Typically when we think of activism we think of catchy slogans, fire in the streets, and large yet confusing bills being passed. Though these methods are all important and do perform in a larger function actor, model, and spiritual savant Jimi Samuels has turned his sights towards using everyday essentials to share the messages he believes in. From your daily tote bags to trucker hats, Jimi is reimagining our everyday wear in a way that casually informs the world around us that it is fucked up and it is up to us to fix it.
Around the start of the COVID-19 pandemic and in the midst of the George Floyd protests, Jimi was inspired to be more involved and share his voice, while uplifting the voices of those who are forgotten in the fight for cannabis advocacy. Realizing that while we are all enjoying legal weed and billionaires are going public with their “newfound” marijuana brands, Black men are still serving time for these same exact activities.
That leads us to Jimi’s.World, a creative launching pad for his activism which has now led Jimi to an official partnership with the Last Prisoners Project, a non-profit organization fighting for the rights of prisoners incarcerated for marijuana offenses.
What inspired you to begin advocating for the release of prisoners for nonviolent weed offenses?
There were a few experiences in my life that had inspired this advocacy. My family has been deeply affected by the War on Drugs because my father was locked up for ten years for a non-violent drug crime when I was a child. Although it was not cannabis, families all share the same dismantling structure of growing up in a single-parent household and all the struggles that tie into that.
Fast forward to last year I was heavily involved with showing up to the George Floyd protests during the height of the pandemic. As an artist, I wanted to express the frustrations I had felt dealing with racism in this country and began reflecting on what other injustices were going on that I wanted to speak up about.
Being one to indulge with cannabis, I was seeing the rise within the industry and the social acceptance of it beginning to grow, but there was still an elephant in the room many were overlooking. As the cannabis industry brings in billions in revenue over time, there are still an estimated 40,000 people today incarcerated for cannabis offenses. I was inspired and felt compelled to advocate for this particular cause. No one should still be imprisoned for these non-violent offenses, it’s really that simple.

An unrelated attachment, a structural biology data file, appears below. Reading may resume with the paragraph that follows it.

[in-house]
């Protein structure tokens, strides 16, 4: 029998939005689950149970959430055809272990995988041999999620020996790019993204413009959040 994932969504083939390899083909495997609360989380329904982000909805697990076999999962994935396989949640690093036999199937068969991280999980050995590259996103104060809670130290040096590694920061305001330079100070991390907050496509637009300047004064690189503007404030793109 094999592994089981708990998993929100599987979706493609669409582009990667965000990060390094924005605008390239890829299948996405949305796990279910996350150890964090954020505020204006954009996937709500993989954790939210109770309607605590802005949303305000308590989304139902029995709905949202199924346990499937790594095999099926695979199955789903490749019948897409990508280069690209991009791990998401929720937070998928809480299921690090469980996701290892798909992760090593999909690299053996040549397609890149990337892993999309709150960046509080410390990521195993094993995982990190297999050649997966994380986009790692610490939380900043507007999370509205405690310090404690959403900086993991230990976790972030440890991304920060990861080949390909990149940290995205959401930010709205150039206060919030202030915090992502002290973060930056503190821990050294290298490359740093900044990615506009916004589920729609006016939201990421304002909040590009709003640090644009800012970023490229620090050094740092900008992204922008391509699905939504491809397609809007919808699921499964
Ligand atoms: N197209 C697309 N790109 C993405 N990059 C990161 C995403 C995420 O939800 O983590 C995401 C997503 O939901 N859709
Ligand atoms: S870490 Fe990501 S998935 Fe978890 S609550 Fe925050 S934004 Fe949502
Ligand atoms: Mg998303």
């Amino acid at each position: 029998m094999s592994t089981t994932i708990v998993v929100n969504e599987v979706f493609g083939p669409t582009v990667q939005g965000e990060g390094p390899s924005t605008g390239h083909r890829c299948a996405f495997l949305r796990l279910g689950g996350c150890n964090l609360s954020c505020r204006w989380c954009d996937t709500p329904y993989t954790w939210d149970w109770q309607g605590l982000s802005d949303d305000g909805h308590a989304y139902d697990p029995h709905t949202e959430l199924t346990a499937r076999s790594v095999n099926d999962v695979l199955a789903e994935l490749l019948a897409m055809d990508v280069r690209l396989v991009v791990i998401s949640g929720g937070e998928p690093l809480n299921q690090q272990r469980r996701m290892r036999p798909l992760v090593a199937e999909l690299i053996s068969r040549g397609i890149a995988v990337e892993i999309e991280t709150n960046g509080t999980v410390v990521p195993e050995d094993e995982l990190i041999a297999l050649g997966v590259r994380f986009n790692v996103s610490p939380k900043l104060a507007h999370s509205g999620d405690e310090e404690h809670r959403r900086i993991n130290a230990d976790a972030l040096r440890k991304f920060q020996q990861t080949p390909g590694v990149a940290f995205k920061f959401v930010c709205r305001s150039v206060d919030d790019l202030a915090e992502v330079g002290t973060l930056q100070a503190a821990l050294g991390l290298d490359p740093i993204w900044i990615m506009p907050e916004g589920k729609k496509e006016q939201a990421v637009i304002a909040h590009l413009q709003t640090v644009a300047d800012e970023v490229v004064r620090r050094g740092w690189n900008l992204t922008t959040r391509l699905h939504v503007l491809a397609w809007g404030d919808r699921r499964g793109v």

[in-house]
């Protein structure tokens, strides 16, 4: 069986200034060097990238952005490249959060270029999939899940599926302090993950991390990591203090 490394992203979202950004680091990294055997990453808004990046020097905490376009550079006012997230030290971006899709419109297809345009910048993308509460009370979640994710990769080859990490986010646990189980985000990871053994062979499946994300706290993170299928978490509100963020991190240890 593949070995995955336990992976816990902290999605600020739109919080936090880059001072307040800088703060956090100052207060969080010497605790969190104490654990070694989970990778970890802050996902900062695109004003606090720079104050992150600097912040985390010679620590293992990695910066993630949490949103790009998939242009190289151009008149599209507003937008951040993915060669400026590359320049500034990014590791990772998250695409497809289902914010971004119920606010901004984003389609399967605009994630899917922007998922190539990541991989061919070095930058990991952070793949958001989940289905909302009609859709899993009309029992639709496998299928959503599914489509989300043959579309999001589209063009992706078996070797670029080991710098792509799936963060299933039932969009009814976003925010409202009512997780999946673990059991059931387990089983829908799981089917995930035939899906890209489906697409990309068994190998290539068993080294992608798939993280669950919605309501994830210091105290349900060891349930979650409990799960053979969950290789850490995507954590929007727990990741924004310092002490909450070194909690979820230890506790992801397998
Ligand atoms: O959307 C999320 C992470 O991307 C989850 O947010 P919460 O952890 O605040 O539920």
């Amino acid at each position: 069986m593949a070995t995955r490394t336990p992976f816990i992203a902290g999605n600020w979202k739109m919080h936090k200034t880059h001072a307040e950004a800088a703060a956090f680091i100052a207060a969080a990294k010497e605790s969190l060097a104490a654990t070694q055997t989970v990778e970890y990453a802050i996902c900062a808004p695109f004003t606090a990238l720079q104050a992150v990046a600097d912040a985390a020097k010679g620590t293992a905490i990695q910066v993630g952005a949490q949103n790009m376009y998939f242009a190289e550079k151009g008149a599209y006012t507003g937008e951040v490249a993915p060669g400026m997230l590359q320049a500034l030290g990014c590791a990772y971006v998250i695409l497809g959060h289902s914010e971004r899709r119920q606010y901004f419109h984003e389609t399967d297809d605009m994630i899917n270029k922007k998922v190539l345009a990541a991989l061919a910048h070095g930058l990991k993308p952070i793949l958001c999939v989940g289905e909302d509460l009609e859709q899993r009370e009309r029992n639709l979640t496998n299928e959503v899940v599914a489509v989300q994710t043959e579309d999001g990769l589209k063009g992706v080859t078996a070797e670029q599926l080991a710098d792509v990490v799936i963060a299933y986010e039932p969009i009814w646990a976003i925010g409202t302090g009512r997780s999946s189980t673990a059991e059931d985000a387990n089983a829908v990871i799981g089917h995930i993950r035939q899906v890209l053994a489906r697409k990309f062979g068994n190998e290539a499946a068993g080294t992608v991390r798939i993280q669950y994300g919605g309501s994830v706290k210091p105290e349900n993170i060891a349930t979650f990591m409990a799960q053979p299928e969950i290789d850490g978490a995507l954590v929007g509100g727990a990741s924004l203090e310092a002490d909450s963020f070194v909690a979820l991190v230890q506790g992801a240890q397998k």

Why did you choose the medium of design as your point of emphasis?
Behind every action is an intention. The shirt showcases two bold facts: the cannabis industry is almost being exclusively run by white men with a projected $45 billion in revenue from sales across the industry in 2024, while an estimated 40,000 are incarcerated (many of them being BIPOC folks) still to this day in the midst of that for cannabis offenses. That is the “why”, the back of the shirt simply says to Free All Cannabis Prisoners Now with the main design to make a statement for the action we are advocating to see take place.
The reason I chose to make shirts out of them is that the message can be worn by many and seen by others in the day-to-day shuffle. Even when I wear my shirt I receive an array of compliments, questions, curiosity, and holding space amongst strangers speaking on the subject matter. It is creating conversation. Conversations can create opportunities for education. Education keeps us empowered and can inspire others to take action. That is the goal.
How did you get connected with the Last Prisoner Project?
Originally before the shirts, I had made tote bags with the same message. I went on a whim not knowing if others felt the same…but I ended up selling out and the conversations bred from these moments showed me how important this was to others as well. There were multiple requests to do more with this message and I thought about doing a shirt next.
I told myself if I do it again, now knowing there was a demand, I would be able to help contribute even more by donating to an organization that was deeply rooted in the cause. After some research, I found the Last Prisoner Project. For those that don’t know, the Last Prisoner Project is an organization dedicated to fighting for the full freedom of cannabis prisoners through release, removal of cannabis crimes from their records, and training for successful reentry into society.